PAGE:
and theres more

The fact remains, despite all my witterings this week, that some people want disability represented in second life. While I reserve the right to criticise that attitude, and perhaps point out certain criticisms I have vis–vis pride and the way some of ‘us’ seem to shove their disabilities down peoples throats, the fact remains that some people do it simply to represent their selves. They do it apolitically, just to represent their selves. In other words, there are political and non-political reasons for the appearance of disability in second life; it is only when it goes too far, and becomes too political, that I object to it. For example, some people have tried to replicate having tourettes in s.l (you can guess how) in the online disability equivalent of blacking up. Some have stepped beyond representation in s.l into political agitationism. As I have maintained all week, it is the latter, not the former, which I object to.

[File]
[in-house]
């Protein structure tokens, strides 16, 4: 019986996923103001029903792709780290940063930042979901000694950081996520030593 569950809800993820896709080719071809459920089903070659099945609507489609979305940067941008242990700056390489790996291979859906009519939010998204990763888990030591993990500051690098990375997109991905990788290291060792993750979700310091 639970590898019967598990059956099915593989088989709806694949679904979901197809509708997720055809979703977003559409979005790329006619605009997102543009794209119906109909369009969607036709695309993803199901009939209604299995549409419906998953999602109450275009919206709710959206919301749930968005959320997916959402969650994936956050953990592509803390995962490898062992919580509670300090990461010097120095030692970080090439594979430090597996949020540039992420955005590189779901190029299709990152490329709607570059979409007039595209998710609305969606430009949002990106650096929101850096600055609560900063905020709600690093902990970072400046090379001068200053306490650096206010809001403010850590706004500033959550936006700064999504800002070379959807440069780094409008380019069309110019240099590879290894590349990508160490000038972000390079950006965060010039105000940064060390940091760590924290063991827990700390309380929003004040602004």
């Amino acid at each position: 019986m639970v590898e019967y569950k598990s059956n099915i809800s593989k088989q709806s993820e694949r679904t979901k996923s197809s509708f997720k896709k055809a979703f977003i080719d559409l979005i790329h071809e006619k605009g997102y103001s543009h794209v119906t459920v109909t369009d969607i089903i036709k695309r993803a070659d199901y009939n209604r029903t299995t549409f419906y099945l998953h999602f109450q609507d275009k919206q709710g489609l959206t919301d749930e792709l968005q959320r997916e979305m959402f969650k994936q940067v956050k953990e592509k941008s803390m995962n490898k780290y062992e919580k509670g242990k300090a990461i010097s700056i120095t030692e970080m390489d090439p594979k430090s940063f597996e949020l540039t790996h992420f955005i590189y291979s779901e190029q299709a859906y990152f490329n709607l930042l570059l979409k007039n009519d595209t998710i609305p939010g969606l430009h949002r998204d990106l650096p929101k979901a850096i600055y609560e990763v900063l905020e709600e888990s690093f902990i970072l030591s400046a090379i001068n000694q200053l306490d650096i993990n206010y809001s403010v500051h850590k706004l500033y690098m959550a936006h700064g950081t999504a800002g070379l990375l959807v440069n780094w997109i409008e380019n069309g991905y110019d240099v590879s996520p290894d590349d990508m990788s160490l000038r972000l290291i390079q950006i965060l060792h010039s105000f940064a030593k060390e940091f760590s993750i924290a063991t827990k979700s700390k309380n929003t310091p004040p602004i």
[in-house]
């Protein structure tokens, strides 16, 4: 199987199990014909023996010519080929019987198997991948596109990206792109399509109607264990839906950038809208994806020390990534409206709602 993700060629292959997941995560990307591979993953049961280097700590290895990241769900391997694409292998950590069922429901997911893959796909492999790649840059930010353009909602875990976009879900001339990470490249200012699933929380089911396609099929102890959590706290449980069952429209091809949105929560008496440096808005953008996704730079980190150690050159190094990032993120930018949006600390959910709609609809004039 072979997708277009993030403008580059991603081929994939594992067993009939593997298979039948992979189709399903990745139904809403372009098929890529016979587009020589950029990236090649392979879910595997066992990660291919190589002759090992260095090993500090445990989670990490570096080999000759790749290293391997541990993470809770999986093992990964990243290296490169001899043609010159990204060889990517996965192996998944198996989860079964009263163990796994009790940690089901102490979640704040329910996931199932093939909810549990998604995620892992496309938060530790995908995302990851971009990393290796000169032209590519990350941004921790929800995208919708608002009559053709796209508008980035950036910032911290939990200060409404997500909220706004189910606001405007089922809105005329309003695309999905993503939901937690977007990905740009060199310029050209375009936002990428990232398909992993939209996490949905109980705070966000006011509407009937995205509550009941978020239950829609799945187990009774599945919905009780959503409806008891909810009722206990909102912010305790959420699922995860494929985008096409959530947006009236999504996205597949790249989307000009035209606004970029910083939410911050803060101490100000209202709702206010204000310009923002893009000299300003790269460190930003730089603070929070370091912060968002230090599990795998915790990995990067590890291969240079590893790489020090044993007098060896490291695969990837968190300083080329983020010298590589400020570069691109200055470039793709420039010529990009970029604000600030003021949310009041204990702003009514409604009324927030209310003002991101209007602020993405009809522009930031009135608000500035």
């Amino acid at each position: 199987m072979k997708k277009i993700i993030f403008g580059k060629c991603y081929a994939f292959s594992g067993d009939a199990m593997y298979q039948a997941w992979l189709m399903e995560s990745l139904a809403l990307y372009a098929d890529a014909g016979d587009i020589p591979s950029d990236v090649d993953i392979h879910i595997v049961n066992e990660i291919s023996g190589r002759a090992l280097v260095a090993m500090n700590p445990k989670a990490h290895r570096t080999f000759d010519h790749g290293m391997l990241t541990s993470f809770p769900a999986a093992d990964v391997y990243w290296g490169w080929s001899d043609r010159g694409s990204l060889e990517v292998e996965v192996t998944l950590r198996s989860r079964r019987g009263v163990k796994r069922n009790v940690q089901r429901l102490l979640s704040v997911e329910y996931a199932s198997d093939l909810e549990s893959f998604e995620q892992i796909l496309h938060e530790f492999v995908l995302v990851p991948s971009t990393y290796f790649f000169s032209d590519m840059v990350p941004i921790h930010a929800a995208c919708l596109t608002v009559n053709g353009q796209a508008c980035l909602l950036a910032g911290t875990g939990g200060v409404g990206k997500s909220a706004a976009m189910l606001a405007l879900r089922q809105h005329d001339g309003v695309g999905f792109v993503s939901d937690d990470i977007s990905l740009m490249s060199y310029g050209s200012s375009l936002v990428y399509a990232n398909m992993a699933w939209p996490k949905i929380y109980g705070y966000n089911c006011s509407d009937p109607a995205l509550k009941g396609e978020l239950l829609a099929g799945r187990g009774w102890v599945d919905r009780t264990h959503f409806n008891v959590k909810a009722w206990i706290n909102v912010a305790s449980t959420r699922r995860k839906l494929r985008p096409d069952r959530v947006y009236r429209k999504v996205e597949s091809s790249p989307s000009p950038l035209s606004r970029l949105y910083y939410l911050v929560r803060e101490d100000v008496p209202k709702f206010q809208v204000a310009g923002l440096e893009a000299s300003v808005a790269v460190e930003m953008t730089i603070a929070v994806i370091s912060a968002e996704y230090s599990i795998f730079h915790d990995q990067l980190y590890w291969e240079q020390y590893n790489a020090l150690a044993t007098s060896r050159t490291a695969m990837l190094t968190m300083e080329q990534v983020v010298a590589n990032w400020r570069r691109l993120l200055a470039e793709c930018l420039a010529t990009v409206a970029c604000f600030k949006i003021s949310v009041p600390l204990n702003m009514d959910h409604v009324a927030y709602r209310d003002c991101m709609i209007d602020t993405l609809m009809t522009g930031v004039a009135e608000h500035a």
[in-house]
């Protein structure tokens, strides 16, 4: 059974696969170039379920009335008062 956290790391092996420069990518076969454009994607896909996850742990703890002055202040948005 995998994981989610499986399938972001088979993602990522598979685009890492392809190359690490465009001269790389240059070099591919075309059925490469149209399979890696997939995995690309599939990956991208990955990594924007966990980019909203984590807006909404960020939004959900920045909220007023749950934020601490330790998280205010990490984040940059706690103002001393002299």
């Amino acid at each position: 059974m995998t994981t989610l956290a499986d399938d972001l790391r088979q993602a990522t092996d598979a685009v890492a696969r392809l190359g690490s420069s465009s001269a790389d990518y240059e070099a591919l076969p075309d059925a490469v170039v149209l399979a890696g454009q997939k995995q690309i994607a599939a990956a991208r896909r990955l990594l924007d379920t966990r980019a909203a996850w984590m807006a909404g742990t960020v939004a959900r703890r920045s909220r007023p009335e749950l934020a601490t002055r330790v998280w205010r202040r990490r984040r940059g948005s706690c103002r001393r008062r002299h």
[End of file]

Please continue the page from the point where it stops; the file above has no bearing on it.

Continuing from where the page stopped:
Either way, the fact remains people do it. People have started to write about it, academically. I don’t think it can be ignored. Indeed, look at what people said about film back in 1895, or the net in 1985. online cultures need looking into. How do people chose to represent themselves? What is the relationship between this and other traditional media, like film? Does this, in a way, relate to cinephilia in our relation to the screen?

Ok. I’ll shut up about this soon.

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